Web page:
Innovation – Giving this one to Playstation 5 because of the cool haptics they’ve added to the controller. Those can really change how a game feels, though I’m sure some gamers disable them because in many cases they make the game more immersive but more difficult. Both systems of course have fast SSDs and the difference in load times compared to the older consoles is astounding. Xbox has “Quick Resume” which is pretty handy; it allows you to basically ‘sleep’ a game without saving or shutting it down, and you can switch between slept games quickly. That’s a cool feature but not, in my opinion, as cool as the Dual Sense haptics on the PS5. PS5 controller also has a speaker and microphone in the controller, which is kind of neat.

Storage – Xbox wins. The Xbox Series X launched with a port for a ‘next gen’ 1 TB memory card. The PS5 has a slot for a 2nd SSD but they’ve just now rolled out a beta of the operating system that supports it; those of us not in the beta continue to wait to put this slot to use. You have to open up the PS5 to install this, which isn’t a huge deal but it’s a lot more work then inserting a ‘card’ into a slot on the back of the Series X. If you’re wealthy enough (right now a 1 TB expansion for either system is going to cost in the $200-$220 range since they use cutting edge SSD technology) you could even have a few expansion cards for the Xbox and switch between them.

Both consoles support external storage for ‘last gen’ games but again the Xbox wins. It supports multiple external storage devices. I have a 1 TB SSD for Xbox One games I’m playing, and a jumbo 8 TB HDD for long term storage. The PS5 only supports one external drive at a time.

Game Library – This is a tough one. The Playstation ecosystem has more flashy exclusives, though honesty not too many for PS5 yet. The Xbox has great backwards compatibility so you can play games from the Xbox, Xbox 360, Xbox One and Xbox Series X|S libraries all on this hardware and in many cases older generation games run better than they ever have due to framerate boosts and features like “Auto HDR” which adds HDR to games that never supported it.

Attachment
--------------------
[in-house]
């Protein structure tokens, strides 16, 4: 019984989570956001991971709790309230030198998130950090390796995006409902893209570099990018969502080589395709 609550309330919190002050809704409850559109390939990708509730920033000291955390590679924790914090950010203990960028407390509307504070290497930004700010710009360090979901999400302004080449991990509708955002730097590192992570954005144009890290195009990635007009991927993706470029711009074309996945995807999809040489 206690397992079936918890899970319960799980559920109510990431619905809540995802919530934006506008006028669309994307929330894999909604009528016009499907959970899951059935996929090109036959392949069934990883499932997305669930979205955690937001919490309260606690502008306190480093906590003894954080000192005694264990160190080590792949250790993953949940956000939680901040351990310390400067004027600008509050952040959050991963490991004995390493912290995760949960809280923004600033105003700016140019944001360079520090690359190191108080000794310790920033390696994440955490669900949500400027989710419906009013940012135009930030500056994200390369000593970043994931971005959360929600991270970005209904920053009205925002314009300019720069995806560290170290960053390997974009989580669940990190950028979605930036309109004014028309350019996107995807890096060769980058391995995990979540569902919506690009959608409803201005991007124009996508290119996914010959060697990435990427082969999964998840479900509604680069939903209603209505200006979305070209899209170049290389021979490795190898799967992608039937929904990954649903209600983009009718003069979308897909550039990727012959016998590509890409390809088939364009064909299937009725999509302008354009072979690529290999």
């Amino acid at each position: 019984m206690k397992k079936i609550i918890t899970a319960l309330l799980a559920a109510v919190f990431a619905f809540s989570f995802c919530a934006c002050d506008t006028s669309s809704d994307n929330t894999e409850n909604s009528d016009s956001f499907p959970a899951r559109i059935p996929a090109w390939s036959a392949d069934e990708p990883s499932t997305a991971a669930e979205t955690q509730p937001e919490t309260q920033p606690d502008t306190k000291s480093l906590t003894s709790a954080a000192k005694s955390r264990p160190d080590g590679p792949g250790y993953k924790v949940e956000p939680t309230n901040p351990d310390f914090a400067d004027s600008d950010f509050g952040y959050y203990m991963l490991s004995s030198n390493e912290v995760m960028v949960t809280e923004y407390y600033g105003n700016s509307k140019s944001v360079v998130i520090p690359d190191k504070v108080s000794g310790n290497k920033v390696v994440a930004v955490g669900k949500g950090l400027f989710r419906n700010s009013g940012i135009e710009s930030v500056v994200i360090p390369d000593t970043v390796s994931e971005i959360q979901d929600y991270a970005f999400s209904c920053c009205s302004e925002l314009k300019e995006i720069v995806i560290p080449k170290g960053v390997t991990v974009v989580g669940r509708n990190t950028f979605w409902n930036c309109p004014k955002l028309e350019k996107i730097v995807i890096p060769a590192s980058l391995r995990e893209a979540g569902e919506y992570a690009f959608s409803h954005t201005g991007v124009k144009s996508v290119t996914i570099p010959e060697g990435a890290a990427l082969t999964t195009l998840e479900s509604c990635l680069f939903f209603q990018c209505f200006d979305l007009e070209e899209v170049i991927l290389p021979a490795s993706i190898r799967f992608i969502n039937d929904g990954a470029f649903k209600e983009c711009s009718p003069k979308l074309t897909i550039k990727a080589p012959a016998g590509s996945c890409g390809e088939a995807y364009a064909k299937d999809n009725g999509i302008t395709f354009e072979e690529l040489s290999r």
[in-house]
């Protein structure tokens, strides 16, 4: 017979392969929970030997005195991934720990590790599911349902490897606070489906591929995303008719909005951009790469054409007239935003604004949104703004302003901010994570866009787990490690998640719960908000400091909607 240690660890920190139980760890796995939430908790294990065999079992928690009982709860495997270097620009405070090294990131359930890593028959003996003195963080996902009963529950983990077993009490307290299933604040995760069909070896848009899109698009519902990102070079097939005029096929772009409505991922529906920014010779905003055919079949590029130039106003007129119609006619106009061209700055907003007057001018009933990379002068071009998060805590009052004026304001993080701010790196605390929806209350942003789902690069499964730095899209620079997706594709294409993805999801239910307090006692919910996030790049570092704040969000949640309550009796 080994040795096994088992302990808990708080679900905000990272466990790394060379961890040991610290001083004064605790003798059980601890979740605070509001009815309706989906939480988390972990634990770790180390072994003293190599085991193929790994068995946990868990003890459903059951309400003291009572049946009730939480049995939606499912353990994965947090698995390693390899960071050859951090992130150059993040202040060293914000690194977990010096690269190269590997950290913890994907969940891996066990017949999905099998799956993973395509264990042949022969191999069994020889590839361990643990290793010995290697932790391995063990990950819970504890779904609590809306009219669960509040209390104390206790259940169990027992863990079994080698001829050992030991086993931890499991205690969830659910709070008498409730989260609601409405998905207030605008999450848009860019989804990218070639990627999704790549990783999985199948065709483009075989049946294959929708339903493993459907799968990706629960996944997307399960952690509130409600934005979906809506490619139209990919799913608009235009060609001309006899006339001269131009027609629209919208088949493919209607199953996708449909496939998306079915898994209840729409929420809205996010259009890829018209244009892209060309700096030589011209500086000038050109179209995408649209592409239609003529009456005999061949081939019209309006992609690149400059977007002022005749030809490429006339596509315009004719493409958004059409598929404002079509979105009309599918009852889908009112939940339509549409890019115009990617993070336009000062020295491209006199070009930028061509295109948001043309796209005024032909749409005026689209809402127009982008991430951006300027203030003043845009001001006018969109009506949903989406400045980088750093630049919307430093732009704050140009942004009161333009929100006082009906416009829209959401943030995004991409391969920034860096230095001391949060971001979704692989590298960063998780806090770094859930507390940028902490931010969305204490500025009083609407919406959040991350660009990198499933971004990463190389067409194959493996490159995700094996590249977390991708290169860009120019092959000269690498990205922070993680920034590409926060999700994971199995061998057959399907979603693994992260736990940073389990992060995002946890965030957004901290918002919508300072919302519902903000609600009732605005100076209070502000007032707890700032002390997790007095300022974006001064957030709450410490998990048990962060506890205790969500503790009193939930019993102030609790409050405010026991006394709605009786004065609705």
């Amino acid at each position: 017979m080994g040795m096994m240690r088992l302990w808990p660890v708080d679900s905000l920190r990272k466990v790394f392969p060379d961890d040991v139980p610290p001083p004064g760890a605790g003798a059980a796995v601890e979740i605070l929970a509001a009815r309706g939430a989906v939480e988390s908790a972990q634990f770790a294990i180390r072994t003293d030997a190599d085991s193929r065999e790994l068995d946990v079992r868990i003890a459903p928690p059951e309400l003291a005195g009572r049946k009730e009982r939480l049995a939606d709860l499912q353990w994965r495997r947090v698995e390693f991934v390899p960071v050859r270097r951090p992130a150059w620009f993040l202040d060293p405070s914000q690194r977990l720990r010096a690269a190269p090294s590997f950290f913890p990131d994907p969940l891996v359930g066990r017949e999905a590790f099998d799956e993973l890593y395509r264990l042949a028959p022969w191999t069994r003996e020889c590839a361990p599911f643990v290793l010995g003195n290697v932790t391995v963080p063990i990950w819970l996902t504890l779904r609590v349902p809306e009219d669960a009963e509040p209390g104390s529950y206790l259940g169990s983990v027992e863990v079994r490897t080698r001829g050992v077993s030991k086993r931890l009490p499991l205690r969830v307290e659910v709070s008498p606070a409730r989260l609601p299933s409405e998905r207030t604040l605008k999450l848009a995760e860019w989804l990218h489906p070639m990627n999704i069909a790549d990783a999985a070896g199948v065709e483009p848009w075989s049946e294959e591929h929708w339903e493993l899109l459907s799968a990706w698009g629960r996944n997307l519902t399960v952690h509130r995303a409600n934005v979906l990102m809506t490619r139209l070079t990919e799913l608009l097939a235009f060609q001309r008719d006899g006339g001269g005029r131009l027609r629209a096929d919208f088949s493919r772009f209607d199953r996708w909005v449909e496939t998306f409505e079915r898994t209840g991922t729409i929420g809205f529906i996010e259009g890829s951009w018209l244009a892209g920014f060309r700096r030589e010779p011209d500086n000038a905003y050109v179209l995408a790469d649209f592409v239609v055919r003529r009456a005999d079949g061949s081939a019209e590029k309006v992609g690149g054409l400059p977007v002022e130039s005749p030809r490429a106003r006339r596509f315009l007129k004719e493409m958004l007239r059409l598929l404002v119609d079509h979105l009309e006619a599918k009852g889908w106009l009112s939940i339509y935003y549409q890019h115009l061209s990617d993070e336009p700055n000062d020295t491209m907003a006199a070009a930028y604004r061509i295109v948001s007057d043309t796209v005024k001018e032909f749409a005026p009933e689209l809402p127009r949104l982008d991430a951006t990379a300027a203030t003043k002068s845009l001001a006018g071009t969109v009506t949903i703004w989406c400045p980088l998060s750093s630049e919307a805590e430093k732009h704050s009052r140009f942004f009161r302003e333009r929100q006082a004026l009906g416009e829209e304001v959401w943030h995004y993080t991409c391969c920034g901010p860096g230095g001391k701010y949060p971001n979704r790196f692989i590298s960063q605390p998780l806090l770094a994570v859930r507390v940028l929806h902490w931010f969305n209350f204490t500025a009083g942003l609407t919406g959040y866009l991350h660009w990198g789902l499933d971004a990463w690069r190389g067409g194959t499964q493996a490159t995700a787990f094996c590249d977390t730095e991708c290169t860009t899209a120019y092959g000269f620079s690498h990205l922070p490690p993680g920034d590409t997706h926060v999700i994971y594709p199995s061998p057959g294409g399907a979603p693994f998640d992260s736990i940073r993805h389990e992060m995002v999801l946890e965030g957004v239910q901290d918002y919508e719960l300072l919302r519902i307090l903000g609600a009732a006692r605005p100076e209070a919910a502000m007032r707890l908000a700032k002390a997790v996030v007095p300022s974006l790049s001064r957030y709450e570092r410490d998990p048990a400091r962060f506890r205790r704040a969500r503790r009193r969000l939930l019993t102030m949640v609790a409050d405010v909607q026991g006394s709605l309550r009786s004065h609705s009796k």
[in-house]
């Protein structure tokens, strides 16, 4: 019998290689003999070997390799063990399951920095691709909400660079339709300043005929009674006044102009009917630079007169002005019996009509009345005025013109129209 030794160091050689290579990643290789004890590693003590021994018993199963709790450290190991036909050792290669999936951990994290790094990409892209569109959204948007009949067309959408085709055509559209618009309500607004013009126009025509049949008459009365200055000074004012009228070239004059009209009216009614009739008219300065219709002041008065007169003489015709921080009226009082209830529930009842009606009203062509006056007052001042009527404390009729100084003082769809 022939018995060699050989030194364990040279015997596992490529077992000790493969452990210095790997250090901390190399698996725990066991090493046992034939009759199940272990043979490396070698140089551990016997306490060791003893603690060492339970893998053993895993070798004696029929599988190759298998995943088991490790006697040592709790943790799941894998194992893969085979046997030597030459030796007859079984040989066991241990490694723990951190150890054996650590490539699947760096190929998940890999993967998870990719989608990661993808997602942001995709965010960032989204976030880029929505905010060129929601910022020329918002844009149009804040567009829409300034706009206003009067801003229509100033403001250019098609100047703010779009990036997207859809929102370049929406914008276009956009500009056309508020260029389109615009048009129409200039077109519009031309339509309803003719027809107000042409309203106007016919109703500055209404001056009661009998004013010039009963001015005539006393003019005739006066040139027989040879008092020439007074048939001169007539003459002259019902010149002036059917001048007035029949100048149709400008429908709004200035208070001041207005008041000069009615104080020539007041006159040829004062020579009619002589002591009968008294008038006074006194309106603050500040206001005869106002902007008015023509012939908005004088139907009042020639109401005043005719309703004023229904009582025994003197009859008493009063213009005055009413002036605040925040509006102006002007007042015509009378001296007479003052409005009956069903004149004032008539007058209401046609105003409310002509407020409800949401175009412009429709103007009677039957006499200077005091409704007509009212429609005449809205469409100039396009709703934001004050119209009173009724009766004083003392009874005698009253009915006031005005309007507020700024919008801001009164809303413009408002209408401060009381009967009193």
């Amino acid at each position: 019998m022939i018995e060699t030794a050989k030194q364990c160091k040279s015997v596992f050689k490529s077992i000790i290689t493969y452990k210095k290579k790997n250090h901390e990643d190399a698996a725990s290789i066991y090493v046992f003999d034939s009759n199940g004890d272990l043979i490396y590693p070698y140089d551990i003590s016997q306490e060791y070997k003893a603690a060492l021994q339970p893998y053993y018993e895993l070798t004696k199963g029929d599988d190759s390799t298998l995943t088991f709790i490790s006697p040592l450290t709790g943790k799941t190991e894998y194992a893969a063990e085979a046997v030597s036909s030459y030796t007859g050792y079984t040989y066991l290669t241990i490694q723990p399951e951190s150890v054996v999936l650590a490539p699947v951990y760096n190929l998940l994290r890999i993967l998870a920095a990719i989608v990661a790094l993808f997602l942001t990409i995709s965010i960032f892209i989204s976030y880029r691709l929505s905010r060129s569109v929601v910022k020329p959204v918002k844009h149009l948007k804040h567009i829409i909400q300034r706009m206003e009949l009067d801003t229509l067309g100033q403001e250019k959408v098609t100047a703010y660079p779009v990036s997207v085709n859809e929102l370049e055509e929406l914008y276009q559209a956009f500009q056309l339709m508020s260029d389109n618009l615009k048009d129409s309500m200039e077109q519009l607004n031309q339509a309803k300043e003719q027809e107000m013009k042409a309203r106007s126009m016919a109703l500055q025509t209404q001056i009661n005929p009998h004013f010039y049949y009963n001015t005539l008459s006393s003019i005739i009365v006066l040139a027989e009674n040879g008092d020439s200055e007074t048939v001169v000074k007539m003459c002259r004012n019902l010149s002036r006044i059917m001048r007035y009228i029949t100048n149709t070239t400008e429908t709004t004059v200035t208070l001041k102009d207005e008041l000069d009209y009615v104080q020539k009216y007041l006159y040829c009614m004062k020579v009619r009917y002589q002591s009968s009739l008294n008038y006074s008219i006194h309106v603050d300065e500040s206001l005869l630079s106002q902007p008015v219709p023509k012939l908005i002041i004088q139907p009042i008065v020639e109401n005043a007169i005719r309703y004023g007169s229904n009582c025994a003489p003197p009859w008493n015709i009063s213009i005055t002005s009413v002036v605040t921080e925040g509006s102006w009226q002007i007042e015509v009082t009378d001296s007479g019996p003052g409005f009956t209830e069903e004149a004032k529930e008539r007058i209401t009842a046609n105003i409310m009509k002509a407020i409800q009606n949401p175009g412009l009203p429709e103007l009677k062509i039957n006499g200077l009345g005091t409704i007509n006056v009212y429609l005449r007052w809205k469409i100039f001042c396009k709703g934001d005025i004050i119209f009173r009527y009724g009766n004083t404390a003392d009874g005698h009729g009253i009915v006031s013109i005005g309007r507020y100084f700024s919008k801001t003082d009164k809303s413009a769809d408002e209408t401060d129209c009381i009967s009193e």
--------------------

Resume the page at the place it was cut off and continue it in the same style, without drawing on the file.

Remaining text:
The big thing is most Xbox games are also available on PC, so if you’re a PC gamer looking for a console to expand your gaming collection, Playstation makes the most sense for its exclusives. If you don’t have a gaming PC and want access to a large variety of games go with the Xbox because of the huge libary and because….

Game Pass – There’s no real comparison here. Only Xbox has Game Pass. Game Pass is a great value. For $10/month you can download and play 200+ games (including all first party Xbox games, which now includes upcoming Bethesda titles like Starfield), with new titles being added every week (though titles do leave eventually too). If you go up to $15/month for Game Pass Ultimate you can also play the games streaming on mobile devices and on computers via Xcloud, and you then get access to Game Pass for PC & get some PC titles as well. The prices I list are full retail prices and if you shop around or wait a bit, there are frequently sales and special offers. I usually pad out my subscription during Black Friday sales.

Sony does have PS Now, which is $10 month and is technically similar to Game Pass, but it features mostly back catalog titles. I have to admit I’m watching from the outside, but I do think PS Now is getting better. However at the time of this writing it can’t really compare to Game Pass.

Summary – OK that feels like a lot of words and I could keep on going, but I won’t try your patience. So if I had to choose one which would I go with? Probably the Xbox just because Game Pass is such a great value. There’s always something new to play. I’d really miss the PS5 though; it feels more ‘next gen’ than the Xbox Series X does (looks it too, for better or for worse…the thing makes a statement in your living room. It is HUGE.). Put it this way, if either of these consoles was stolen or destroyed somehow, I’d replace it. I really like having both. I do think for folks who are primarily PC gamers, Playstation 5 makes the most sense since you’ll get those exclusives that aren’t available on PC.

Sony is letting us register to pre-order a PS5

We’ve heard that quantities of the PS5 (and probably Xbox Series X) will be limited this holiday, but I kind of thought there was a certain amount of “ass-covering” around that announcement. Now I’m not so sure.

Today I got an email from Sony asking if I wanted to register to be among the first to know when PS5 pre-orders are going live. It’s not clear exactly what this means: is it just going to be an announcement email, or are we going to get some kind of personalized link to pre-order? Who knows? It does sound like we’ll be ordering direct from Sony, though.

I thought this was interesting. Here’s the bulk of the email:

PS5™ Console Pre-Orders are coming – Register for an opportunity to be one of the first!

PlayStation 5 is coming!

Register for an opportunity to be one of the first to pre-order your PS5™ console directly from PlayStation.

There will be a limited quantity of PS5™ consoles available for pre-order, so we will be inviting some of our existing consumers to be one of the first to pre-order one from PlayStation.

To learn more or register, please click the “Register” button below.